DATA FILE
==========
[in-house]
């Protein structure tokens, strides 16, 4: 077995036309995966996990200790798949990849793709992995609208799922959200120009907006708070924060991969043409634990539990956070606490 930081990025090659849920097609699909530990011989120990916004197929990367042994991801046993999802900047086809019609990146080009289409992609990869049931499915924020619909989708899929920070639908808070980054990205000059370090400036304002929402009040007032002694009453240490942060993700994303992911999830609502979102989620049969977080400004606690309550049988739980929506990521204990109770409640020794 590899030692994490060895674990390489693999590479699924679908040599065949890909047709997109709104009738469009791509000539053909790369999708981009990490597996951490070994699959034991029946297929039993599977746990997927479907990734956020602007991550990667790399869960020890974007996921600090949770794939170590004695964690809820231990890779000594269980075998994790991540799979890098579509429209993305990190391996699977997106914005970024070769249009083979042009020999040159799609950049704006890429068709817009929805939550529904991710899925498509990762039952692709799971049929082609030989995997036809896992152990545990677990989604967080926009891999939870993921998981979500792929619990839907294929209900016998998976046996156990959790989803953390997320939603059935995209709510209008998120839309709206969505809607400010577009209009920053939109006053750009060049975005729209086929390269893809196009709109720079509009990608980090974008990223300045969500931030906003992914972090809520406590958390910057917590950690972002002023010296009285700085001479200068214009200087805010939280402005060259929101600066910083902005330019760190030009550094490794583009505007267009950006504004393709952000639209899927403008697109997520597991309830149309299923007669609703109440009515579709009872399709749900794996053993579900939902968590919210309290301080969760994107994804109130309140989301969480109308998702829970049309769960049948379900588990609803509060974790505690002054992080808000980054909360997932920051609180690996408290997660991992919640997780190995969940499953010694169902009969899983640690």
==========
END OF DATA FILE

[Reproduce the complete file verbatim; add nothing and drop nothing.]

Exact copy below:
[in-house]
């Protein structure tokens, strides 16, 4: 077995036309995966996990200790798949990849793709992995609208799922959200120009907006708070924060991969043409634990539990956070606490 930081990025090659849920097609699909530990011989120990916004197929990367042994991801046993999802900047086809019609990146080009289409992609990869049931499915924020619909989708899929920070639908808070980054990205000059370090400036304002929402009040007032002694009453240490942060993700994303992911999830609502979102989620049969977080400004606690309550049988739980929506990521204990109770409640020794 590899030692994490060895674990390489693999590479699924679908040599065949890909047709997109709104009738469009791509000539053909790369999708981009990490597996951490070994699959034991029946297929039993599977746990997927479907990734956020602007991550990667790399869960020890974007996921600090949770794939170590004695964690809820231990890779000594269980075998994790991540799979890098579509429209993305990190391996699977997106914005970024070769249009083979042009020999040159799609950049704006890429068709817009929805939550529904991710899925498509990762039952692709799971049929082609030989995997036809896992152990545990677990989604967080926009891999939870993921998981979500792929619990839907294929209900016998998976046996156990959790989803953390997320939603059935995209709510209008998120839309709206969505809607400010577009209009920053939109006053750009060049975005729209086929390269893809196009709109720079509009990608980090974008990223300045969500931030906003992914972090809520406590958390910057917590950690972002002023010296009285700085001479200068214009200087805010939280402005060259929101600066910083902005330019760190030009550094490794583009505007267009950006504004393709952000639209899927403008697109997520597991309830149309299923007669609703109440009515579709009872399709749900794996053993579900939902968590919210309290301080969760994107994804109130309140989301969480109308998702829970049309769960049948379900588990609803509060974790505690002054992080808000980054909360997932920051609180690996408290997660991992919640997780190995969940499953010694169902009969899983640690």